Â in the tank, and then we're going to do that cycle after cycle.

Â And this is happening, you know, for 3600 RPMs.

Â This is happening 60 times a second.

Â So it ends up being a significant amount of energy loss over

Â time if we have a large amount of dead volume in our cylinders.

Â So, again, different areas where the small amount of

Â compressibility does add up over time and does become important.

Â So, let me talk a little bit more about resonance, as

Â one of the, the key areas where this, this becomes important.

Â So, think about a long, slender cylinder, something like

Â this, relatively small diameter, long stroke, and I'm going to,

Â [SOUND] just do an analysis of what the residents

Â frequency or what the national frequency of this system is.

Â I'm going to simplify this ever so slightly first of all by

Â saying that, my piston hub length is basically minuscule and so

Â the length of the oil column of one side plus the

Â oil, other oil length is the total length of the cylinder.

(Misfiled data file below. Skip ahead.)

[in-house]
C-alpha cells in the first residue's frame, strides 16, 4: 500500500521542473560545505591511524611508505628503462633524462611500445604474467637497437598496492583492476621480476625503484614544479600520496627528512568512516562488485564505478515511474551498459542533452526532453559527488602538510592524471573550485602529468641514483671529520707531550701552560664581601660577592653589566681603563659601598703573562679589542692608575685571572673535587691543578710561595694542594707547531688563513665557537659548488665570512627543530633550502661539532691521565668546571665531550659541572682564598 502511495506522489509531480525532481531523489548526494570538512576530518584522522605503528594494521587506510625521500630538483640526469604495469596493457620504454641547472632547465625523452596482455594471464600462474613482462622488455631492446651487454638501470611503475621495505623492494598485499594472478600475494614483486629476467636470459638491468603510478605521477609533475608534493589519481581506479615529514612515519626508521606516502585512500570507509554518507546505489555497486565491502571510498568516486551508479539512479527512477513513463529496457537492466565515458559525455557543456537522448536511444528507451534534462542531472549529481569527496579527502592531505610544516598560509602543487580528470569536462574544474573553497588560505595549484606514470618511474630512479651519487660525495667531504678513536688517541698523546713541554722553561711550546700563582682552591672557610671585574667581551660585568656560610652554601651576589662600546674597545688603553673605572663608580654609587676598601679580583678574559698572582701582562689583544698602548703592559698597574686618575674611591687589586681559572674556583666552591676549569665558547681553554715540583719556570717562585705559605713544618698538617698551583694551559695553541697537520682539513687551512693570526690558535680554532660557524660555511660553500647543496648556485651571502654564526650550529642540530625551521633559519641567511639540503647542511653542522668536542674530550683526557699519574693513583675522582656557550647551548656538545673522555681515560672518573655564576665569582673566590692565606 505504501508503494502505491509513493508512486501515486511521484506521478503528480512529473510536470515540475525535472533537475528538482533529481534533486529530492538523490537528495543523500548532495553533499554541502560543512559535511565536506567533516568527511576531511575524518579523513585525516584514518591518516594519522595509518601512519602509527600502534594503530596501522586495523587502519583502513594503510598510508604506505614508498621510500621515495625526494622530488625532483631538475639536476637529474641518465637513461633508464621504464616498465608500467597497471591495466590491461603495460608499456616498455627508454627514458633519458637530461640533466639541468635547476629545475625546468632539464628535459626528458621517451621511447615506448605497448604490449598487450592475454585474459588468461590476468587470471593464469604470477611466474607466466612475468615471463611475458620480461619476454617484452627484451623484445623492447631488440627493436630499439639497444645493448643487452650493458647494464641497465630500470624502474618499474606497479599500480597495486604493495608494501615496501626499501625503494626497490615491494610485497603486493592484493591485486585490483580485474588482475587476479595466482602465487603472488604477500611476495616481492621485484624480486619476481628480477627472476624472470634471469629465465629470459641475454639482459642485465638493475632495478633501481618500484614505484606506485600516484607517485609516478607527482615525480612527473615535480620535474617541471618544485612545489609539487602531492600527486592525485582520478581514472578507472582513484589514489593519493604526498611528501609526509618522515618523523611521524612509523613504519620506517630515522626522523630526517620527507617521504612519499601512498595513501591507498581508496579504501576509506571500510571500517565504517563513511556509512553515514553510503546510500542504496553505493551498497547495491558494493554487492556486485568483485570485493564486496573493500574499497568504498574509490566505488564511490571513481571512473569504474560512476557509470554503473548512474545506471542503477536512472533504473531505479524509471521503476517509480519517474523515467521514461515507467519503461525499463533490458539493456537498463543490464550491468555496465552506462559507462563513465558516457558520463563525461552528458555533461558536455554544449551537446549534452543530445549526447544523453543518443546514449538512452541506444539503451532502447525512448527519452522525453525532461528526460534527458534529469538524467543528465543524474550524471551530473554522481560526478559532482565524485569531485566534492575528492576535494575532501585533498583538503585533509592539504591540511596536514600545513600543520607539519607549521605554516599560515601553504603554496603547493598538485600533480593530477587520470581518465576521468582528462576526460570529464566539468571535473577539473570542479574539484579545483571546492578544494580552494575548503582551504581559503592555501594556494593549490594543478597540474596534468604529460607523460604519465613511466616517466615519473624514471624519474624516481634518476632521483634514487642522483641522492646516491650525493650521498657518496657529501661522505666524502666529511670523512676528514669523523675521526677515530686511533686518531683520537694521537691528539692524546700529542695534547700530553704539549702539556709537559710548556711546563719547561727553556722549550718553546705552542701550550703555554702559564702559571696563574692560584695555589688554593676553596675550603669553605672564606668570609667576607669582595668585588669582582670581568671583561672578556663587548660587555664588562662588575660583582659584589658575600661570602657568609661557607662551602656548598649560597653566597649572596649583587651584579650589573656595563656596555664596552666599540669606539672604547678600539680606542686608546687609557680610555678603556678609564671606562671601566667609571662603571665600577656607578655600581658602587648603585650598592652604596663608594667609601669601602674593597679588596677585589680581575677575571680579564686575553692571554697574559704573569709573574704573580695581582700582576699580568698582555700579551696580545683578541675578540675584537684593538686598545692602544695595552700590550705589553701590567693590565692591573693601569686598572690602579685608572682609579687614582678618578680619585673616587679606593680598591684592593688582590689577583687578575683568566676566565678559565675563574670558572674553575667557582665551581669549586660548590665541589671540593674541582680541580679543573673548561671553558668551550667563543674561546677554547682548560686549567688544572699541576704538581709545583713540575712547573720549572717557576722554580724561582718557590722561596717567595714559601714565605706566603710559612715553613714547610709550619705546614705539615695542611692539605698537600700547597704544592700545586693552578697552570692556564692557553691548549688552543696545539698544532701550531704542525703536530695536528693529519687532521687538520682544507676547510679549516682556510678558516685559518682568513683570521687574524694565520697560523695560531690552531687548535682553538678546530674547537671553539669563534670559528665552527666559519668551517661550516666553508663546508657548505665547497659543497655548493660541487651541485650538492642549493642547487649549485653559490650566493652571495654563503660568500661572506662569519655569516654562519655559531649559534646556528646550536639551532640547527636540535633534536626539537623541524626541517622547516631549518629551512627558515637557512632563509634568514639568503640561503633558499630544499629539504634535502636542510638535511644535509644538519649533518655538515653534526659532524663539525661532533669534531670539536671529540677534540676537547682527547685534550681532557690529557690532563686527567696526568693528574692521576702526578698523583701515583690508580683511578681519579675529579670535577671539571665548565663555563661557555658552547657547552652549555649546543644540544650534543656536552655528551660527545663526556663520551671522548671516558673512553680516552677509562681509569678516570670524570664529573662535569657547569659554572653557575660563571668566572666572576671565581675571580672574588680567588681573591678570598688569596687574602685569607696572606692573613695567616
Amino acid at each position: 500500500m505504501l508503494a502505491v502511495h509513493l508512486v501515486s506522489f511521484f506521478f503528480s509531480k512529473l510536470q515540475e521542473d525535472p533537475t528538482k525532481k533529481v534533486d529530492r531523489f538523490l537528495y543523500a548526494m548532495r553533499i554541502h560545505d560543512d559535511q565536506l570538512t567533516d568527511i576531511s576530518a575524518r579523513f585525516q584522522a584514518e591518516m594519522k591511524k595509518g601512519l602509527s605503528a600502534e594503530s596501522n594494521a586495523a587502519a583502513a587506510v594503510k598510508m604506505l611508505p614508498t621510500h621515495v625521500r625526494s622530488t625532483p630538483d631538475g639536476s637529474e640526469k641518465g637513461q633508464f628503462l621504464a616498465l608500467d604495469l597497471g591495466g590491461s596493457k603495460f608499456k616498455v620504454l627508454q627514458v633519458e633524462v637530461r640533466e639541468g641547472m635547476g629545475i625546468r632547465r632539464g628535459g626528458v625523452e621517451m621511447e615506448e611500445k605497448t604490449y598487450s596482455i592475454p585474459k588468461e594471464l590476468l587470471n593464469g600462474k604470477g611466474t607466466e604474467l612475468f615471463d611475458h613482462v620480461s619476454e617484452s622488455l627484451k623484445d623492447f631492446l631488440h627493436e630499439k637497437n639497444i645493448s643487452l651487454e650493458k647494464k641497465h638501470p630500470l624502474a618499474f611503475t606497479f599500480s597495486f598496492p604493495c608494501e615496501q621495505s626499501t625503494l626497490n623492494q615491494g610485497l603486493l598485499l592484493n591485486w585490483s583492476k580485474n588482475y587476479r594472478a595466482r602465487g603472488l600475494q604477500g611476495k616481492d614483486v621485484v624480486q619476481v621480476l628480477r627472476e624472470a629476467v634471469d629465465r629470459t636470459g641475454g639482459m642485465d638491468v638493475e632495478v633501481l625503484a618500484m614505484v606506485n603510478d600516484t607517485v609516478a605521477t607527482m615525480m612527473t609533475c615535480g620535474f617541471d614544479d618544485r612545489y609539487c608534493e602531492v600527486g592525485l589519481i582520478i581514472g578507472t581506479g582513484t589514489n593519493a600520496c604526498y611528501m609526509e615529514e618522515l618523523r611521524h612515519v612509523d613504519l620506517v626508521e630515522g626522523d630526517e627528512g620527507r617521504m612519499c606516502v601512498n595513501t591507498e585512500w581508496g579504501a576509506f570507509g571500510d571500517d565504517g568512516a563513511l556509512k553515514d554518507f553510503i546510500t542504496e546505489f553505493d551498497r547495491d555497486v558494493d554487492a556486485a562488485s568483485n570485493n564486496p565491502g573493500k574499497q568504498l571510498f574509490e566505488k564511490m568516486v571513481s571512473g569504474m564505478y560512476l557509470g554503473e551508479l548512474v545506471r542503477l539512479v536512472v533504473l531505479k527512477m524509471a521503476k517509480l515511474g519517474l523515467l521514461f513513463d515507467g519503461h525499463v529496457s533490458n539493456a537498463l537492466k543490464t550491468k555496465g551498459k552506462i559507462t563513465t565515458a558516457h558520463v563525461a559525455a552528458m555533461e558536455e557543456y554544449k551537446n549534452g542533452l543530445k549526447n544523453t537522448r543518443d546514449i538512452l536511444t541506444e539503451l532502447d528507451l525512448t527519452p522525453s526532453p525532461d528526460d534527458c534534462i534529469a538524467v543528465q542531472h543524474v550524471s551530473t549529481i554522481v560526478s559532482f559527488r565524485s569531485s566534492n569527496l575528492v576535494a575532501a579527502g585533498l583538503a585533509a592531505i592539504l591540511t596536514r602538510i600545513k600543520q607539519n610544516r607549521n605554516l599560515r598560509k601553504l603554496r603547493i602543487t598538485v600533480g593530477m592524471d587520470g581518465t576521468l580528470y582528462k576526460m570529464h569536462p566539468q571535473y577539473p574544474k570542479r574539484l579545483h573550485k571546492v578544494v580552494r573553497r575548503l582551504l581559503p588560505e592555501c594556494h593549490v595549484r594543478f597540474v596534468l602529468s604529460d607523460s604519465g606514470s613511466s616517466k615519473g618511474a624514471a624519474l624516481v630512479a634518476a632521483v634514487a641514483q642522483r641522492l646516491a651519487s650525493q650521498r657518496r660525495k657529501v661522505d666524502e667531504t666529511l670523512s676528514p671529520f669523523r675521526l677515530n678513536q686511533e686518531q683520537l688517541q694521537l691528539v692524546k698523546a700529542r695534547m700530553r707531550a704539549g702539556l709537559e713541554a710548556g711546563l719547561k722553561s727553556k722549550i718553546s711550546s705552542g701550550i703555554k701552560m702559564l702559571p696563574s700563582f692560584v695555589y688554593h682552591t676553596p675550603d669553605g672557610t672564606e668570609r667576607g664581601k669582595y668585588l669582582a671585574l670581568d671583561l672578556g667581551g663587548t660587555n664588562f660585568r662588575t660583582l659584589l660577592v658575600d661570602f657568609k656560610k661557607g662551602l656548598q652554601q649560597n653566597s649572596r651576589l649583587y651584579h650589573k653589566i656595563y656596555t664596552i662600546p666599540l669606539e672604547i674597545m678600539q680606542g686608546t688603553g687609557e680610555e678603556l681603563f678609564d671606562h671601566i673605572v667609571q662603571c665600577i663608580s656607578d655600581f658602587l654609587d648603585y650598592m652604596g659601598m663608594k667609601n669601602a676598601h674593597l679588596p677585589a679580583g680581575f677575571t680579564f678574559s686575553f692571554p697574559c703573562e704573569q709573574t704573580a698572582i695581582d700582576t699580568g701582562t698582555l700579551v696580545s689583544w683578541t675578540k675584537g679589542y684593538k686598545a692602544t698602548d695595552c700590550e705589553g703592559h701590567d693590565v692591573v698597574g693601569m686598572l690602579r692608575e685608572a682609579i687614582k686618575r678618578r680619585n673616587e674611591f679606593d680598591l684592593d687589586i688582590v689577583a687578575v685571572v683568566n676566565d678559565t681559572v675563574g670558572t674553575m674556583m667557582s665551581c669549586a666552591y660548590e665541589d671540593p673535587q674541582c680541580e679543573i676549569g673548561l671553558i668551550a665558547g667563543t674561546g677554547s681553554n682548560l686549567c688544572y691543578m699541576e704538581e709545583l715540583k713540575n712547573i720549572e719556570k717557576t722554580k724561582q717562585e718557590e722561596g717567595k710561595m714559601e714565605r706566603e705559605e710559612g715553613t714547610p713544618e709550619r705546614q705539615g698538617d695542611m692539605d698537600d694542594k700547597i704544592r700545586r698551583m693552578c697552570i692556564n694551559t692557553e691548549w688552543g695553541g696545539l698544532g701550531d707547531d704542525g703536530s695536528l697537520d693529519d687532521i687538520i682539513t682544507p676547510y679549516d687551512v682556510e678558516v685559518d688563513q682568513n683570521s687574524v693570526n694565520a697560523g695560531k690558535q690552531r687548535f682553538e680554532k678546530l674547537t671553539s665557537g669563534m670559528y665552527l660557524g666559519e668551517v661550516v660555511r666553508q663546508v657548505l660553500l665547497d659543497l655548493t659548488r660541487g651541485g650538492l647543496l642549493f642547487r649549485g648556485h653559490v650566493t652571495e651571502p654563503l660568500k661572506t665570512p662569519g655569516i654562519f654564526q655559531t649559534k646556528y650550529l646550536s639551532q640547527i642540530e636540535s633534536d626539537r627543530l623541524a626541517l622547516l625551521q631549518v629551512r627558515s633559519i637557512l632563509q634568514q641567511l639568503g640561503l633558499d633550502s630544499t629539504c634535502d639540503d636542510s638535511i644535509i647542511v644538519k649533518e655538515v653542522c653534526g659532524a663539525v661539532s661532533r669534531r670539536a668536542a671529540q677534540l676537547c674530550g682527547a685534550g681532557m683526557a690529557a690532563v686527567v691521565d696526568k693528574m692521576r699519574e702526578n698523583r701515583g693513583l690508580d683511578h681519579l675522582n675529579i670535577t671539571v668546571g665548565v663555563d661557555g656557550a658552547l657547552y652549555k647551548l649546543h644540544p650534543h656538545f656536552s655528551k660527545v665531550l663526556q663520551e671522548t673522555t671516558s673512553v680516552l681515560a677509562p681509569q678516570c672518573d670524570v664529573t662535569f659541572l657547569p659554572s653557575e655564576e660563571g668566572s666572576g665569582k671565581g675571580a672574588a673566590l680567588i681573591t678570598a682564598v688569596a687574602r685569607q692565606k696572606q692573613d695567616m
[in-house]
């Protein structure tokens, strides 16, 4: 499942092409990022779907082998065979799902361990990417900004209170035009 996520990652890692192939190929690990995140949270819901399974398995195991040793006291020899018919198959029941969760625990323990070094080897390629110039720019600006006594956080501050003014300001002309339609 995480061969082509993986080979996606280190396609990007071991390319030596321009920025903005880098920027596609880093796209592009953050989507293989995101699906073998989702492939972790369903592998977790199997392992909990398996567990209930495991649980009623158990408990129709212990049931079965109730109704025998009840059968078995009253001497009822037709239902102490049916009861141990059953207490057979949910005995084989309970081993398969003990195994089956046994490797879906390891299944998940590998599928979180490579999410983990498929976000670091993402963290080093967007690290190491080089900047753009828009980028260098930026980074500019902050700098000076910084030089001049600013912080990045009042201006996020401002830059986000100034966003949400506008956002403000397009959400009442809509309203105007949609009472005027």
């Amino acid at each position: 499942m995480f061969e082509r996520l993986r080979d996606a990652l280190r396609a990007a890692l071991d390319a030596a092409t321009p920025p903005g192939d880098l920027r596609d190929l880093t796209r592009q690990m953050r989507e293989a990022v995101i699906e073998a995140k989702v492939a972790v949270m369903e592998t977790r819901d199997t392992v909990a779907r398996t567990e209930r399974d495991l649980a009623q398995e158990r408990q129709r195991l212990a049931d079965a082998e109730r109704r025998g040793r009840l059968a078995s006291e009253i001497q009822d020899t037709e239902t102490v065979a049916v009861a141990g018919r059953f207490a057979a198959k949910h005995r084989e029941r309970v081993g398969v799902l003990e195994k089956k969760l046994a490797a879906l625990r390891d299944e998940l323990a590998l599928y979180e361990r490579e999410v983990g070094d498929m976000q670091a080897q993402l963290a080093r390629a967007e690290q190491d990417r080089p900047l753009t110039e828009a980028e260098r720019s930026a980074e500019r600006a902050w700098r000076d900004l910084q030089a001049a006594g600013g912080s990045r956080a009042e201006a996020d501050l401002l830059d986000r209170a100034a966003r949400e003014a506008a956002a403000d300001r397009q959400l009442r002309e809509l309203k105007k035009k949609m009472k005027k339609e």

Â Second, I'm going to say that, my piston rod is very small, or that

Â I have a double-ended cylinder, and that the area on each side is the same.

Â So they're just some simplifications to make my math a little bit easier.

Â 5:58

Now, I recognize I'm going to treat this system as a spring.

Â I can write traditional spring equation.

Â Just F is equal to k times X or delta X.

Â In this case our X is just the, the length of the.

Â The, the system.

Â So, delta L in this case.

Â So, now let me substitute this in.

Â So I'll solve for k.

Â And this will just be delta F over L.

Â And this is now, the bulk modulus times the area divided by the length.

Â Notice that I did remove my, my negative sign here because

Â again, it's arbitrary decision of what direction is a positive delta L.

Â So I'm removing that right now because it'll end up under square root.

Â And that's why, that's why I've removed it here.

Â 7:19

So now I have this, this form for my, my resident frequency, and

Â we might say well, where is it going to be the worse case?

Â Is it going to be, all the way at one end, is it

Â going to be a quarter of the way, is it going to be centered?

Â Where is it?

Â Well, recognize if I move the piston to one end,

Â now I have a very stiff spring on one side.

Â And so that drives up my, my spring rate.

Â But, if I end up with the piston hub in

Â the dead center, that happens to be the case where

Â we have the, the lowest natural frequency or the, the